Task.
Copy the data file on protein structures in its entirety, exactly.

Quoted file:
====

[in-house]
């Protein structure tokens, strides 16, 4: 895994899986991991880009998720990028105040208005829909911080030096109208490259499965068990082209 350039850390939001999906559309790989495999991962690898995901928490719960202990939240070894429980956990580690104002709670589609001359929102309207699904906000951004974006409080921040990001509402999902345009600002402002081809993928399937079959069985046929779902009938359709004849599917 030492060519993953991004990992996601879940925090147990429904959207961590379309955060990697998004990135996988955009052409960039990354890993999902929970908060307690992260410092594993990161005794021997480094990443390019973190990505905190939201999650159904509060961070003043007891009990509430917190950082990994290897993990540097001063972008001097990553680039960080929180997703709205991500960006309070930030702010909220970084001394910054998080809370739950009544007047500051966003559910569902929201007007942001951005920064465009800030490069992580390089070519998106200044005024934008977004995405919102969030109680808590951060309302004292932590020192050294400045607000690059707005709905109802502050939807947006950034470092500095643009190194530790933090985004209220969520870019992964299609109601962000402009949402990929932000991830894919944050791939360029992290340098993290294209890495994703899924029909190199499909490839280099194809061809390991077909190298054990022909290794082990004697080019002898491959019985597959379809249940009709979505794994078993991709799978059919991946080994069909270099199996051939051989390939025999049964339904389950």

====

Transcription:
[in-house]
């Protein structure tokens, strides 16, 4: 895994899986991991880009998720990028105040208005829909911080030096109208490259499965068990082209 350039850390939001999906559309790989495999991962690898995901928490719960202990939240070894429980956990580690104002709670589609001359929102309207699904906000951004974006409080921040990001509402999902345009600002402002081809993928399937079959069985046929779902009938359709004849599917 030492060519993953991004990992996601879940925090147990429904959207961590379309955060990697998004990135996988955009052409960039990354890993999902929970908060307690992260410092594993990161005794021997480094990443390019973190990505905190939201999650159904509060961070003043007891009990509430917190950082990994290897993990540097001063972008001097990553680039960080929180997703709205991500960006309070930030702010909220970084001394910054998080809370739950009544007047500051966003559910569902929201007007942001951005920064465009800030490069992580390089070519998106200044005024934008977004995405919102969030109680808590951060309302004292932590020192050294400045607000690059707005709905109802502050939807947006950034470092500095643009190194530790933090985004209220969520870019992964299609109601962000402009949402990929932000991830894919944050791939360029992290340098993290294209890495994703899924029909190199499909490839280099194809061809390991077909190298054990022909290794082990004697080019002898491959019985597959379809249940009709979505794994078993991709799978059919991946080994069909270099199996051939051989390939025999049964339904389950």